Gov. Steve Sisolak says Nevada schools will remain closed for the rest of the school year during a press conference where he detailed the criteria that will signal when the state’s economy can begin to reopen amid the coronavirus pandemic.
Sisolak on Tuesday unveiled a detailed framework to gradually restart the state’s COVID-clobbered economy — starting with gyms, certain restaurants and some outpatient surgery facilities, and working slowly toward casinos and other nonessential businesses first shuttered on March 17.
The first-term Democratic governor said he didn’t have a firm date when the first of those businesses can expect to reopen, a process he said would depend on the state’s progress toward an array of virus testing and containment criteria set by state and federal health experts.
The state’s school districts, meanwhile, will continue distance education for the remainder of the 2019-20 school year. Sisolak wouldn’t speculate if the 2020-21 school could be affected.
Sisolak repeatedly stressed that the Silver State is now in “phase zero” of its economic rebound efforts.
But if the state sees a 14-day decline in positive tests and hospitalizations — and can maintain healthy capacity at its hospitals while protecting virus-vulnerable populations — he said officials would begin the shift to phase one.
“The lives of Nevadans are more important than profit,” Sisolak told reporters at a press conference in Carson City. “We want to move into a phase where saving lives and our economy are not mutually exclusive.
“The reopening of our economy is highly dependent on expanded testing and tracing capacity. Our No. 1 priority is always the health and safety of Nevadans.”
Sisolak said the first phase of Nevada’s reopening plan will require the elderly and other vulnerable populations to continue to shelter in place and avoid socializing in groups of more than 10. He said the plan would also retain existing travel restrictions and perhaps even tighten current guidance on wearing face masks in public.
The governor did not provide details on which businesses could expect to reopen during subsequent phases of the plan. He said bars would remain closed and in-person hospital visits would still be prohibited under the first phase of the framework.
Tuesday’s reopening plan came days or weeks too late for Sisolak’s partisan political rivals and local leaders who have pushed for a quicker end to the statewide shutdown.
Las Vegas Mayor Carolyn Goodman, a particularly vocal critic, last week called widespread business closures “total insanity.”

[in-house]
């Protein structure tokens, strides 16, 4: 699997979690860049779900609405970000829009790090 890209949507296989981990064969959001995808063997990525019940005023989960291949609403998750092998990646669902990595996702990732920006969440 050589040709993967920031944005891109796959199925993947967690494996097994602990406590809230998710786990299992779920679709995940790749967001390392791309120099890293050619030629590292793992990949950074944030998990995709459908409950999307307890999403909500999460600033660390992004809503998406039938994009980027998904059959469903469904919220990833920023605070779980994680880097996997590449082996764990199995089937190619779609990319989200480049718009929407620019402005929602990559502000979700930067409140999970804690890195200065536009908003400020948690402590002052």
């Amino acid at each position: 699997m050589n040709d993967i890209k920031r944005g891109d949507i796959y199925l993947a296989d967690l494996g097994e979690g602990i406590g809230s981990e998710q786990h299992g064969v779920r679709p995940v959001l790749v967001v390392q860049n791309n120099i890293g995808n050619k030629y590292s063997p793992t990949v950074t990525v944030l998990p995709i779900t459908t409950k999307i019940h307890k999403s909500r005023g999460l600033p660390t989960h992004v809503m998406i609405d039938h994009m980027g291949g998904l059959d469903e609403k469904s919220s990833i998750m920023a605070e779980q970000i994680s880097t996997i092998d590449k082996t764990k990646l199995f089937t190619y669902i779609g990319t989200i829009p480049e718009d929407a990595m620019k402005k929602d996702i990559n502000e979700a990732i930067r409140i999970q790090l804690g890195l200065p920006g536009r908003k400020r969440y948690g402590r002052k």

A day later, state Senate Minority Leader James Settelmeyer, R-Minden, told the governor “there is room to improve” his office’s communication about efforts to reopen Nevada’s economy.
Then, on Monday, Assembly Republicans released their own four-point reopening plan that included a proposal to establish a curbside pickup model for retail stores.
Sisolak showed little interest in adopting that recommendation, though he said his administration was already in touch with restaurant and gym owners about the possibility of reopening their businesses to a limited number of customers.
Coronavirus-related travel and social distancing protocols have crushed the Nevada’s tourism-driven economy in recent weeks, prompting huge waves of casino worker layoffs that have overwhelmed the state’s unemployment office.
Casino resort closures have also staunched the flow of crucial sales and gaming taxes that pay for most of the state’s budget, threatening huge chunks of cash promised to thousands of teachers, health care workers and corrections officers.
Sisolak said he was working closely to coordinate Nevada’s recovery efforts with other western governors working on similar plans, including top officials in California, Oregon and Washington.
As for the state’s overloaded unemployment claim system, Sisolak said all claims would be retroactive to the date the claimant was eligible. He also said individuals can now reset their own passwords, which should help the filing system.
“I totally understand the frustration,” Sisolak said. “No system was set up to handle this kind of surge, that’s not an excuse, that’s simply the way it is.”
Sisolak also thanked Nevadans for cooperating with social distancing policies.
“You’ve been staying home for Nevada,” Sisolak said. “You are the reason we have avoided thousands of deaths and a breakdown of our health care system.”
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